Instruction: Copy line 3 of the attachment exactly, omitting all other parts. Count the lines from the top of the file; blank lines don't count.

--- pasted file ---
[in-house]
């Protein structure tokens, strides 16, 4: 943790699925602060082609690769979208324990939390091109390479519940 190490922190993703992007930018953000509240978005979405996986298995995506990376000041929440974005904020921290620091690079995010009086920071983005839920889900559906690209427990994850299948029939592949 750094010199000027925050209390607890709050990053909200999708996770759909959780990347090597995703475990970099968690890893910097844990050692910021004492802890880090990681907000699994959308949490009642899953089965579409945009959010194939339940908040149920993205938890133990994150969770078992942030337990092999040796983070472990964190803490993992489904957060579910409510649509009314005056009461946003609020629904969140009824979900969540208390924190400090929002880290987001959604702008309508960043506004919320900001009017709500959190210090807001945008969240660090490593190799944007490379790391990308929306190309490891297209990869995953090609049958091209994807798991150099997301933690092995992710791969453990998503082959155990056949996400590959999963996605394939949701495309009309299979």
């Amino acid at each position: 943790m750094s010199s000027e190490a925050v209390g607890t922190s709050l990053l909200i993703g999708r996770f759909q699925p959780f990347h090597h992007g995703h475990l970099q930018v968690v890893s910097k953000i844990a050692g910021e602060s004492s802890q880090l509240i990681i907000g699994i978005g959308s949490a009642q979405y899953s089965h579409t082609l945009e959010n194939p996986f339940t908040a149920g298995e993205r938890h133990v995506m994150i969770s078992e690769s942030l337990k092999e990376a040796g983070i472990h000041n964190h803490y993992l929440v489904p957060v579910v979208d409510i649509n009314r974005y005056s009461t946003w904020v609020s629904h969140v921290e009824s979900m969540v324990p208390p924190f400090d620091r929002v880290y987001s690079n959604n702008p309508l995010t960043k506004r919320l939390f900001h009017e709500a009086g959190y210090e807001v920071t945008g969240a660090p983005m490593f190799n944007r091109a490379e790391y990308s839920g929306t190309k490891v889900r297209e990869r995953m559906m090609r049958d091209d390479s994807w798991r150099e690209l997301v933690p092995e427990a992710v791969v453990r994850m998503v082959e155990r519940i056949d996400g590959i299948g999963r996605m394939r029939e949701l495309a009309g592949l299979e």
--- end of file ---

């Amino acid at each position: 943790m750094s010199s000027e190490a925050v209390g607890t922190s709050l990053l909200i993703g999708r996770f759909q699925p959780f990347h090597h992007g995703h475990l970099q930018v968690v890893s910097k953000i844990a050692g910021e602060s004492s802890q880090l509240i990681i907000g699994i978005g959308s949490a009642q979405y899953s089965h579409t082609l945009e959010n194939p996986f339940t908040a149920g298995e993205r938890h133990v995506m994150i969770s078992e690769s942030l337990k092999e990376a040796g983070i472990h000041n964190h803490y993992l929440v489904p957060v579910v979208d409510i649509n009314r974005y005056s009461t946003w904020v609020s629904h969140v921290e009824s979900m969540v324990p208390p924190f400090d620091r929002v880290y987001s690079n959604n702008p309508l995010t960043k506004r919320l939390f900001h009017e709500a009086g959190y210090e807001v920071t945008g969240a660090p983005m490593f190799n944007r091109a490379e790391y990308s839920g929306t190309k490891v889900r297209e990869r995953m559906m090609r049958d091209d390479s994807w798991r150099e690209l997301v933690p092995e427990a992710v791969v453990r994850m998503v082959e155990r519940i056949d996400g590959i299948g999963r996605m394939r029939e949701l495309a009309g592949l299979e």